I haven’t played Tuesday Treasures for a while, but when I was getting things ready for our Swap Meet stall I found this wonderful old treasure in a box at the back of a cupboard. It is now on display in a bookcase, where it should be.
We found this on our honeymoon in Tasmania nearly twenty five years ago. As usual, there is a bit of a story behind it.
On our first day in Tasmania we were in Launceston and visited the “Penny Royal Mill” which was very well publicised at THE place to visit. When we got there, it was expensive and more like a theme park. Mick was NOT impressed and declared on the spot that he wasn’t going to any more touristy things.
While planning our trip I had used a wonderful booklet put out by “Tasbureau”, which listed every town and village and I had marked all the places that I thought would be worth visiting. I had hoped to visit one the next day. Mick declared that he would wait in the car. I finally convinced him to give it a go as I thought it sounded really interesting.
The place I wanted to visit was an old gold mine. It was in a small town and very simple. The wonderful old buildings were being maintained by the National Trust, with the workings and museum in the front of the building and a big glass wall looking over the back part, which had crumbled, and had been turned into a sunken garden. It cost the princely sum of 50c each entry.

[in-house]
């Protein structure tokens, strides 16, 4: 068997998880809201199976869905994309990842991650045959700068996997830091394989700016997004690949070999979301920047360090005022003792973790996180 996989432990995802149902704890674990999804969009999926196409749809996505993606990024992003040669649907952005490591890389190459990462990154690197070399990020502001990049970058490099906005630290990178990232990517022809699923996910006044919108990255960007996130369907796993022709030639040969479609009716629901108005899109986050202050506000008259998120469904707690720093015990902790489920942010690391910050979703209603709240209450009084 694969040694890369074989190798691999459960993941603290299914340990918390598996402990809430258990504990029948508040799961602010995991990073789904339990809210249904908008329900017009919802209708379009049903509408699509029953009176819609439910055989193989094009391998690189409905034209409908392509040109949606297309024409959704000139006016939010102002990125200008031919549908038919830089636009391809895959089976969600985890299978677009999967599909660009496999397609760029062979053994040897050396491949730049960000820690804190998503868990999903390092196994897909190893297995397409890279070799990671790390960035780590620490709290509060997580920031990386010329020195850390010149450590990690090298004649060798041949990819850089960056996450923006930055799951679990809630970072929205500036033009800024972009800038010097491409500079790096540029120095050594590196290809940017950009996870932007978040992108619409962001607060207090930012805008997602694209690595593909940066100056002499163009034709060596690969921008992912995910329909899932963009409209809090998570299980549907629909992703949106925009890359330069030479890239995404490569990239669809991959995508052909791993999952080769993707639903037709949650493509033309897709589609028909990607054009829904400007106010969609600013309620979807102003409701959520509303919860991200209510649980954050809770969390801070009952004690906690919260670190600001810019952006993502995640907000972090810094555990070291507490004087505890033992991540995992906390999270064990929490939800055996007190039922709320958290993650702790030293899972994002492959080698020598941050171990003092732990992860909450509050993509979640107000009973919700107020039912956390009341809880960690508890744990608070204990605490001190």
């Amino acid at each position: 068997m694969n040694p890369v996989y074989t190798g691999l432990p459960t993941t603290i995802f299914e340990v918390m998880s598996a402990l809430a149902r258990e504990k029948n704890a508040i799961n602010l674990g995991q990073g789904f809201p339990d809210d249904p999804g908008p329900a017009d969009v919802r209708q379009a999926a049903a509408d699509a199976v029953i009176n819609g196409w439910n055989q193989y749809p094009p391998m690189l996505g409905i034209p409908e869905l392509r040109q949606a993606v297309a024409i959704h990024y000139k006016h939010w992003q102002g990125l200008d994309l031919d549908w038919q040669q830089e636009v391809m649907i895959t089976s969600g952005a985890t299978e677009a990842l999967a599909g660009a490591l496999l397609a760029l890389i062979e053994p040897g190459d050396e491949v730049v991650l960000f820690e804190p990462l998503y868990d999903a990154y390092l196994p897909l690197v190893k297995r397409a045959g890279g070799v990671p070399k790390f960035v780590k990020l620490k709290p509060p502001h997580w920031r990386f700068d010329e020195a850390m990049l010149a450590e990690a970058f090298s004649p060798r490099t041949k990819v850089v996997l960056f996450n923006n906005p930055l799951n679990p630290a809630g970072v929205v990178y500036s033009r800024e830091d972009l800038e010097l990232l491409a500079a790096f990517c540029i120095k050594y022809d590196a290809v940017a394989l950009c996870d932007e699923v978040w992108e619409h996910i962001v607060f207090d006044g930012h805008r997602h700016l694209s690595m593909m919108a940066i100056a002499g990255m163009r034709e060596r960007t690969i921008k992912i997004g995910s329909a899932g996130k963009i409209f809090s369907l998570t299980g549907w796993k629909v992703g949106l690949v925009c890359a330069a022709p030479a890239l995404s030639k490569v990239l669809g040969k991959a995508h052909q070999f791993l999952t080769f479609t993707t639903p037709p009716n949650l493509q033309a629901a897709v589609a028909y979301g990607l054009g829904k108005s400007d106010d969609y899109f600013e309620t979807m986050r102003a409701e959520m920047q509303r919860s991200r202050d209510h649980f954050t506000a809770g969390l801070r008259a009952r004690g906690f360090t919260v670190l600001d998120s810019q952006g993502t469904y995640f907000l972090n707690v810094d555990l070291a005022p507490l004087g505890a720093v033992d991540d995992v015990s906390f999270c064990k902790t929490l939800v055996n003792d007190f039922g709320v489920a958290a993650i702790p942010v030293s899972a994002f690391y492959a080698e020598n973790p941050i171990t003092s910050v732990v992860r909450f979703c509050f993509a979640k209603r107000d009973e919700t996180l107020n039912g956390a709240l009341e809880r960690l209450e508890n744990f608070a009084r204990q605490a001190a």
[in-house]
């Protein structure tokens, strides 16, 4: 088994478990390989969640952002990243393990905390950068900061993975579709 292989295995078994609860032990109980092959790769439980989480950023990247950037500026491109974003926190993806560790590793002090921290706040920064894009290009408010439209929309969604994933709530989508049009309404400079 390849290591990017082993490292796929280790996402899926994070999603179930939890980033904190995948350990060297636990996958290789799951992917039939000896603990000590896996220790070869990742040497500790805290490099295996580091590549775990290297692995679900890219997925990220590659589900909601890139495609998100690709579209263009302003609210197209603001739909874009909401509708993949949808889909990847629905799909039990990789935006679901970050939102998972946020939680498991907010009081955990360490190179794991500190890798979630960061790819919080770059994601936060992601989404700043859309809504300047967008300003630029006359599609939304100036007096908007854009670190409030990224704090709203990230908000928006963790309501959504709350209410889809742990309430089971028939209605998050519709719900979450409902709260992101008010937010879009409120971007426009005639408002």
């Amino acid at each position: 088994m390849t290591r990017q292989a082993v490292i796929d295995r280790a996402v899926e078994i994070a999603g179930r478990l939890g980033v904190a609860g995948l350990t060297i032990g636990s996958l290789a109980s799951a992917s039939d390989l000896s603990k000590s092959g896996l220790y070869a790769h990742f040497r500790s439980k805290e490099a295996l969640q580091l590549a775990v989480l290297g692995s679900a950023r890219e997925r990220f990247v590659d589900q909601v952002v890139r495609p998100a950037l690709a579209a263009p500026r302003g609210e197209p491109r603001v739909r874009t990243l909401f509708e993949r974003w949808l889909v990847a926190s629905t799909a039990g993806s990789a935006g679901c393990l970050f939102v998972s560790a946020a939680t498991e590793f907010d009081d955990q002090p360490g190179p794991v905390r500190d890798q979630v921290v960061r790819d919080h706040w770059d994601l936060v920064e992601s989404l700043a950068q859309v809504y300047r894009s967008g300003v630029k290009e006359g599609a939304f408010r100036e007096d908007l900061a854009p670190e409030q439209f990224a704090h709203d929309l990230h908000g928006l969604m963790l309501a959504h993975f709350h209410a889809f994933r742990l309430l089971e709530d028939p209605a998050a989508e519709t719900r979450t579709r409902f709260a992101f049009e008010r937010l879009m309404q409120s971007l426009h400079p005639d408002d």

Well, as you might gather, it was one of the highlights of our trip. The ladies from the National Trust were delightful and informative and the place itself fascinating. The garden was just lovely. In the little gift shop (just a couple of shelves) they were selling these original crucibles used to process the ore. What a great souvenir, not cheap plastic junk.
When we returned to Tasmania in 2006 this was one of the places we were definitely visiting again, which we did. It was still lovely, but was now a lot more touristy with a great big gift shop. Since our first visit it had gone much more upmarket and the old mine was also working again.
You can imagine our sadness when only a couple of weeks after our second visit we heard of the Beaconsfield Mine Disaster, as this is where we had visited.
I did a quick Google search here and found that the museum has gone on to win major awards in the last couple of years and has had some funding to expand the centre. It would still be nice to visit, but we are so pleased we visited all those years ago while it was not touristy.
Pop over to Melody’s and see what other treasures are on show this week.